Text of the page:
I never impose on my children. They have always been there to help; the same with my grandchildren. When my children were young, they were the cashiers in the store. Naturally, they could see what the customers were buying. So they got an early business orientation – kung baga influence of the environment.

How are the children involved in running National Book Store?

Alfred is the president of National Book Store; Ben is in charge of publishing and printing; Cecile is in charge of purchasing. One of my grandchildren (Gabby Licauco) is in charge of Powerbooks.

So you’re letting your children run the business now?

I’m allowing them to make mistakes, to think for themselves. Once in a while, I look for mistakes.

What about retirement?

Work has become a habit for me. All these years, when I wake up in the morning, I look for something to do.

What advice would you give somebody who wants to go into business?

Work hard. Be frugal, be patient, persevere. And be willing to take a little risk.

How much of a risk-taker are you?

There are things you want to order for the store, but you do not know if they’d sell. For example, in the early days of National Book Store, I was looking at what the customers were buying. They were buying Christmas cards. So I made these Christmas cards with Philippine sceneries on them. I asked some artists to draw and then I made them into cheap Christmas cards selling from 10 to 20 centavos each. They sold well. Then I also thought of making postcards. My son Alfred went all over the Philippines with a German photographer to take pictures of the Mayon Volcano, the vintas in Mindanao, Pagsanjan Falls, etc. When they came back after two months, they were very dark from having been exposed to the sun. We made these very nicely done pictures into postcards. And then I made them into Christmas cards as well. It was a risk, but they got sold again. I was also thinking: Filipinos love to sing, but they don’t know the lyrics of the songs. What I did was to put these lyrics in a card, like Let me call you sweetheart, with a little design on the side. It cost me three centavos to make and I sold it for 10 centavos. But people were buying not just one card but five to 10 cards of the songs whose lyrics they wanted to know.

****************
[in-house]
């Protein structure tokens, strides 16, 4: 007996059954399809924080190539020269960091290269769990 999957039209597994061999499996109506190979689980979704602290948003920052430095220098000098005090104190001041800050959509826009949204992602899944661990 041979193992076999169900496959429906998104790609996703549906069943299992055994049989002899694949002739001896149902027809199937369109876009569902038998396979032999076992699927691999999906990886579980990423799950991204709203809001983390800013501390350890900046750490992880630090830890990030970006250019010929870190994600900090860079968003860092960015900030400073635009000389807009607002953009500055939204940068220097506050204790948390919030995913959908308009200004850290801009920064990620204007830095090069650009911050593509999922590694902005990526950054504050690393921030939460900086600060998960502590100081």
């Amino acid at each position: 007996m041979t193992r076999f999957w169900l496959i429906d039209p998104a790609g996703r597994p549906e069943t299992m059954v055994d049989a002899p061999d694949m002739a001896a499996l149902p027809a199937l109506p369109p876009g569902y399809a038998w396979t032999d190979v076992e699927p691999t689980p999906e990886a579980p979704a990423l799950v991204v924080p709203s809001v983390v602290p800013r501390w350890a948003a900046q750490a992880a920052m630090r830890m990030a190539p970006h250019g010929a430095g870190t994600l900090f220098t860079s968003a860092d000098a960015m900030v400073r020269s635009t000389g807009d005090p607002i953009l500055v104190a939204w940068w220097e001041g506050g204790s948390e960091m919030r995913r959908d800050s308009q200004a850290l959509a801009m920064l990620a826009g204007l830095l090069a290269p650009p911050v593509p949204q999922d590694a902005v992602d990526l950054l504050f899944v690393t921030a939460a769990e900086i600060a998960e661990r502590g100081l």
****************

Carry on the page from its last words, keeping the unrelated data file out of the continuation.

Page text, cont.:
How does a typical day go for you?

I wake up at 7 a.m., take breakfast, usually a fruit and a sandwich. I eat anything, I have no diet restrictions. After breakfast, I go to work – I visit a few outlets at a time. I meet with people. Sometimes, I have to treat foreign visitors to dinner. It’s part of my job. I usually sleep at 2 or 3 a.m. Because I still have to read the STAR. Ang kapal ng dyaryo nyo! Enjoy ako sa STAR. I’m a woman, I look at the fashion pages. But no matter how late I sleep, I’m automatically up at 7 a.m.

If it’s necessary to work even on Sundays, I go to the office.

Do you travel a lot?

Once in a while. I like to go out if they give it to me for free.

What is the favorite bonding activity of the Ramos family?

We eat out a lot. (The Ramoses love Japanese food – which is probably why they put up Tokyo Tokyo.)

What’s the secret of your good health?

I don’t take vitamins. I think what’s important is to eat a balanced diet. But I eat a lot! And I think you have to be less stressed. My job may be stressful, but because I enjoy doing it, I don’t get stressed.

What legacy would you like to leave behind?

I hope National Book Store would continue what I’m doing by helping people have good books, good school/office things at reasonable prices. Because I can never forget that once upon a time, I was in their shoes.